A New Year

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It’s the first month of the new year, and everything feels fresh. You may have set new goals, started a new relationship or friendship, or a new job perhaps…

Some of us have the daunting task of reinventing our lives, setting new goals and tackling the year head on. Perhaps in 2013 you ended a friendship, relationship, quit your job, or experienced a personal loss.

C.S Lewis said that Getting over a painful experience is much like crossing monkey bars. You have to let go at some point in order to move forward.

So this month has been declared as the month to let go so we can all move forward. Letting go offers relief , release and hope. A  renewal and a second chance.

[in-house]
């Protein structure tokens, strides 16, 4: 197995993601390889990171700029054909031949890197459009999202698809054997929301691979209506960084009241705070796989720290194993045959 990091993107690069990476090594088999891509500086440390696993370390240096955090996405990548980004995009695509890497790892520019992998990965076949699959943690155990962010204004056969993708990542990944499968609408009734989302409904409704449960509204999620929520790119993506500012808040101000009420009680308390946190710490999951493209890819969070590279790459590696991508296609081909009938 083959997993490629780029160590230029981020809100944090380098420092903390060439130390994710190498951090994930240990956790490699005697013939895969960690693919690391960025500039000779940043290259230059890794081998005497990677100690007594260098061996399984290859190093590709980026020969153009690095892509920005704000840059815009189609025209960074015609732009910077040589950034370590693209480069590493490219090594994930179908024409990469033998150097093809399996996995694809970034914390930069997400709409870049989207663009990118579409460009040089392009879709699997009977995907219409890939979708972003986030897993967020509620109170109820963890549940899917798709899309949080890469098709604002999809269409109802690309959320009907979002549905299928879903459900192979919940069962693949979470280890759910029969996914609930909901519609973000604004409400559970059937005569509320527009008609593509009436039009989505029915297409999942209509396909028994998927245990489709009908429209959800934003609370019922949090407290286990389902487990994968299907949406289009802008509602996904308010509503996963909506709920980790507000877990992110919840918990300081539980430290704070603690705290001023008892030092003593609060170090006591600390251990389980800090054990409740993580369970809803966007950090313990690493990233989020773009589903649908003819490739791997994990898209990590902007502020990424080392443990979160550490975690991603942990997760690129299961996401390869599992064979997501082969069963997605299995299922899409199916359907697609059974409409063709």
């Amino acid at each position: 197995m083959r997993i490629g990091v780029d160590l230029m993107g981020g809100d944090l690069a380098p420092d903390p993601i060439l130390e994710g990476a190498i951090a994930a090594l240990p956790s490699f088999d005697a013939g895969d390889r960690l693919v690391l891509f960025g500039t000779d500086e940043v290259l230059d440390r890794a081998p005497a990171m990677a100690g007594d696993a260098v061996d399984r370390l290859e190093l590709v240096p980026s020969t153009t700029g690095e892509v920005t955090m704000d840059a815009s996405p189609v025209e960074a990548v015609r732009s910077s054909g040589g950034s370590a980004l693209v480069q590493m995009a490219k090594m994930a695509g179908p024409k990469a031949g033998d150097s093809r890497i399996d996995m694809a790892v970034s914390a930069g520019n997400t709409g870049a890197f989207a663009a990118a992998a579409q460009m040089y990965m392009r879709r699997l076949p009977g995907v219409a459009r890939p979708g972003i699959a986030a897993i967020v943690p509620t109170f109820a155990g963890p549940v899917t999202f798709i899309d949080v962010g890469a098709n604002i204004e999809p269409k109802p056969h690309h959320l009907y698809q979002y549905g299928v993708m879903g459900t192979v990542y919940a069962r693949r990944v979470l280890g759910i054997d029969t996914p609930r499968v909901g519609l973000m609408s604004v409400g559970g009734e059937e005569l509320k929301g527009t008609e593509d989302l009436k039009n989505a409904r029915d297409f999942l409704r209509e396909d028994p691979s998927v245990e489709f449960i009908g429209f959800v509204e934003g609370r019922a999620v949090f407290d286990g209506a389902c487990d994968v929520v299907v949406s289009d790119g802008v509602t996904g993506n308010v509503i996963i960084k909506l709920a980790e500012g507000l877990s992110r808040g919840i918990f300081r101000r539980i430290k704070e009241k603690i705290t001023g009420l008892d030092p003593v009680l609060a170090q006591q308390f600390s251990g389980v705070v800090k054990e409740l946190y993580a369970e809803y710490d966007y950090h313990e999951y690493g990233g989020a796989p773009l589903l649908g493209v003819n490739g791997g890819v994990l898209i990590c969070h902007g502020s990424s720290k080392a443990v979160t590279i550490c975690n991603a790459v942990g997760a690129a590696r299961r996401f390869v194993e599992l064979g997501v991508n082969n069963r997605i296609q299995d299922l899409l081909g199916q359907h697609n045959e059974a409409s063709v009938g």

I do hope that we set some definitive goals for ourselves, simple attainable goals.

A challenge for us all is to become the beacon of hope, to get involved in our communities, and to build a society that is just, fair and uplifting.

We will triumph once more! Happy 2014.

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Lemons!

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a few slices of lemon a day keeps you in tip top shape.

a few slices of lemon a day keeps you in tip-top shape.

I love lemons! When I visit a restaurant the first thing I’ll ask for when the drinks menu passes round is a glass of water with some lemon slices and a straw (sipping or drinking lemons with a straw is highly recommended due to the high acidic nature of the lemon when consumed without a straw as the lemon may recede your gum line).  I’m not being a cheap skate lemon water improves digestion.  Drinking a glass of lemon water half an hour before a meal does wonders for you. You’ll never suffer from indigestion.